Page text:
But while God knew, and in some cases wrote by means of prophets, the history of nations, and the biographies of individuals, His foreknowledge had no influence in forming the character and in shaping the lives of men. Had God no foreknowledge of Adam’s fall, Abel’s murder, Pharaoh’s despotism, Absalom’s conspiracy, Herod’s infanticide, Judas’ treachery, and the rejection of the Lord Jesus by the Jews, these men had been the same, and their deeds the same. God’s foreknowledge of them and their wicked deeds had no more influence upon them than our foreknowledge of the rising and setting of the sun has upon that bright orb of day. But as we, foreknowing that the sun will rise at one hour and set at another, make our foreknowledge subservient to our plans and purposes, so God made His foreknowledge subservient to the plans and purposes of His own infinite mind. The wrath of man and the wickedness of man He overruled and made tributary to the accomplishment of His holiest and grandest design of love and mercy: prophecy thus teaching us that the future is known to the Lord—the future of the Church, the world, and of every child of man; that He knows what to-morrow and every day will bring forth; and that nothing unforeseen by us can arise to thwart His plans, frustrate His designs, and defeat His purposes. Now we may rest assured that as He knows our time future and our eternal future, He has made ample provision for our every want and absolute necessity, as well as for our ultimate and everlasting well-being. Thus it is that prophecy, when rightly viewed, becomes a very fountain of delight, and the prophetic words of the Lord are to every good man “the joy and rejoicing of his heart.”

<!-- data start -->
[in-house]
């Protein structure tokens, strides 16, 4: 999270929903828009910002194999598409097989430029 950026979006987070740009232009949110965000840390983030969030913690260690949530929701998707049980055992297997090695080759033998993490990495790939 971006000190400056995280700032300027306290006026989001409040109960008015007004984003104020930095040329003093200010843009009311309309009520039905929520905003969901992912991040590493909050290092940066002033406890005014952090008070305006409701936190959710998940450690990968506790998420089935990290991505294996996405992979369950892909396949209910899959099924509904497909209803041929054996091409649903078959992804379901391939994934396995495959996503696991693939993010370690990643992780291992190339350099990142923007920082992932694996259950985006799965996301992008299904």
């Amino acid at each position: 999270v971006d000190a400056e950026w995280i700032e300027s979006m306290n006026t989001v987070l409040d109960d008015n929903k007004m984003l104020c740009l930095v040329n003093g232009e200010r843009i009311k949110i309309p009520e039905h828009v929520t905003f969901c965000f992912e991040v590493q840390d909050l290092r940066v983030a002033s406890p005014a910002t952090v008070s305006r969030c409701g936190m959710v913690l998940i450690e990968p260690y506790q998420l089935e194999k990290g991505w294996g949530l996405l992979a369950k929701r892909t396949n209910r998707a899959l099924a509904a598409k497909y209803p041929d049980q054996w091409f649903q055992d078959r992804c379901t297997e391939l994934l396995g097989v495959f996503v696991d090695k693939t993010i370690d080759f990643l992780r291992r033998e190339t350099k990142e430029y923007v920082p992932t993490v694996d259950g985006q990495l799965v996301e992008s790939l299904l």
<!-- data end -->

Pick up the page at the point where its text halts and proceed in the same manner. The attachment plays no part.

Leaving prophecy, we pass on to the consideration of the words of the Lord as embodied in law. By the lawless and disobedient the law is hated; by the righteous and obedient the law is loved. The language of the lawless is, O, how I hate thy law! The language of the righteous is, “O, how I love thy law!” The law of God prohibits nothing but what the enlightened conscience condemns, and commands nothing but what the same conscience approves. The law of God, when carried out in its letter and spirit as in the life of Christ, makes a character truly lovely, “the perfection of beauty.” For these reasons the words of the Lord, as we read them in the law of the Lord, are sweet to the soul, and are “the joy and rejoicing of the heart.” Conformity to the law is an object of the soul’s earnest desire and prayerful solicitude, and when love is perfected this desire will be realised, for “Love is the fulfilling of the law.”